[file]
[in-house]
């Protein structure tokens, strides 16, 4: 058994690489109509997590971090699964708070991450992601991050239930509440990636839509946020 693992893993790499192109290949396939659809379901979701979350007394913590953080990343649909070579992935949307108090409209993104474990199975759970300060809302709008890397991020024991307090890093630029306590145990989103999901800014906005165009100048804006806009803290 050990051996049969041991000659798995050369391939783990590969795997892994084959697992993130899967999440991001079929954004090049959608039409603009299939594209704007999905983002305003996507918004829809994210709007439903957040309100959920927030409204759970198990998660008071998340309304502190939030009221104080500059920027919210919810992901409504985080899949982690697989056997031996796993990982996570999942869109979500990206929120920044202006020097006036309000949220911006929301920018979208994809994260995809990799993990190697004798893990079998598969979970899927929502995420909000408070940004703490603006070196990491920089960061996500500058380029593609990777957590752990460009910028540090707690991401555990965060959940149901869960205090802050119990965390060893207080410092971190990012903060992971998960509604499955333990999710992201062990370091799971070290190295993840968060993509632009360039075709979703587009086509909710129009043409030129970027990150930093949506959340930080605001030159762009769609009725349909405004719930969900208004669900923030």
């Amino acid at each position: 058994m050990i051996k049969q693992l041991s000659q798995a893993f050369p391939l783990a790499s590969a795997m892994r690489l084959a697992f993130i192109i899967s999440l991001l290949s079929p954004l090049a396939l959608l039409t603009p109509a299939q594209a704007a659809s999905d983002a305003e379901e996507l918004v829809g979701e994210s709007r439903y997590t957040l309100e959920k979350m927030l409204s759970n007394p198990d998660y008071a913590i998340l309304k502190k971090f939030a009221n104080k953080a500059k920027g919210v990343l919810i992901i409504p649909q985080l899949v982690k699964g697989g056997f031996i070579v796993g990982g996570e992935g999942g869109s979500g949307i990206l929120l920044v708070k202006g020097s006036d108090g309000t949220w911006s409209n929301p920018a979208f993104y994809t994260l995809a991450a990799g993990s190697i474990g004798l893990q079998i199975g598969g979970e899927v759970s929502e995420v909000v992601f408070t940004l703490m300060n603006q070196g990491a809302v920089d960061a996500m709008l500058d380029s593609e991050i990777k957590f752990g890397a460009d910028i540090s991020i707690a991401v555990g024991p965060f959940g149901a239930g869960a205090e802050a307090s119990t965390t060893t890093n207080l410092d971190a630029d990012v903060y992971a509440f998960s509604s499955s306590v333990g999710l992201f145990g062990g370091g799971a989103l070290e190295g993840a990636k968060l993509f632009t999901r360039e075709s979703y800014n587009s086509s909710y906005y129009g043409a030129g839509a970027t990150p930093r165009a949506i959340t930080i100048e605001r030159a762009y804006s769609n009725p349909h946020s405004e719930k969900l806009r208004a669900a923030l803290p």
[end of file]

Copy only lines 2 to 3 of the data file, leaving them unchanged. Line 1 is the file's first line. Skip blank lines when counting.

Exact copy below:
């Protein structure tokens, strides 16, 4: 058994690489109509997590971090699964708070991450992601991050239930509440990636839509946020 693992893993790499192109290949396939659809379901979701979350007394913590953080990343649909070579992935949307108090409209993104474990199975759970300060809302709008890397991020024991307090890093630029306590145990989103999901800014906005165009100048804006806009803290 050990051996049969041991000659798995050369391939783990590969795997892994084959697992993130899967999440991001079929954004090049959608039409603009299939594209704007999905983002305003996507918004829809994210709007439903957040309100959920927030409204759970198990998660008071998340309304502190939030009221104080500059920027919210919810992901409504985080899949982690697989056997031996796993990982996570999942869109979500990206929120920044202006020097006036309000949220911006929301920018979208994809994260995809990799993990190697004798893990079998598969979970899927929502995420909000408070940004703490603006070196990491920089960061996500500058380029593609990777957590752990460009910028540090707690991401555990965060959940149901869960205090802050119990965390060893207080410092971190990012903060992971998960509604499955333990999710992201062990370091799971070290190295993840968060993509632009360039075709979703587009086509909710129009043409030129970027990150930093949506959340930080605001030159762009769609009725349909405004719930969900208004669900923030």
């Amino acid at each position: 058994m050990i051996k049969q693992l041991s000659q798995a893993f050369p391939l783990a790499s590969a795997m892994r690489l084959a697992f993130i192109i899967s999440l991001l290949s079929p954004l090049a396939l959608l039409t603009p109509a299939q594209a704007a659809s999905d983002a305003e379901e996507l918004v829809g979701e994210s709007r439903y997590t957040l309100e959920k979350m927030l409204s759970n007394p198990d998660y008071a913590i998340l309304k502190k971090f939030a009221n104080k953080a500059k920027g919210v990343l919810i992901i409504p649909q985080l899949v982690k699964g697989g056997f031996i070579v796993g990982g996570e992935g999942g869109s979500g949307i990206l929120l920044v708070k202006g020097s006036d108090g309000t949220w911006s409209n929301p920018a979208f993104y994809t994260l995809a991450a990799g993990s190697i474990g004798l893990q079998i199975g598969g979970e899927v759970s929502e995420v909000v992601f408070t940004l703490m300060n603006q070196g990491a809302v920089d960061a996500m709008l500058d380029s593609e991050i990777k957590f752990g890397a460009d910028i540090s991020i707690a991401v555990g024991p965060f959940g149901a239930g869960a205090e802050a307090s119990t965390t060893t890093n207080l410092d971190a630029d990012v903060y992971a509440f998960s509604s499955s306590v333990g999710l992201f145990g062990g370091g799971a989103l070290e190295g993840a990636k968060l993509f632009t999901r360039e075709s979703y800014n587009s086509s909710y906005y129009g043409a030129g839509a970027t990150p930093r165009a949506i959340t930080i100048e605001r030159a762009y804006s769609n009725p349909h946020s405004e719930k969900l806009r208004a669900a923030l803290p």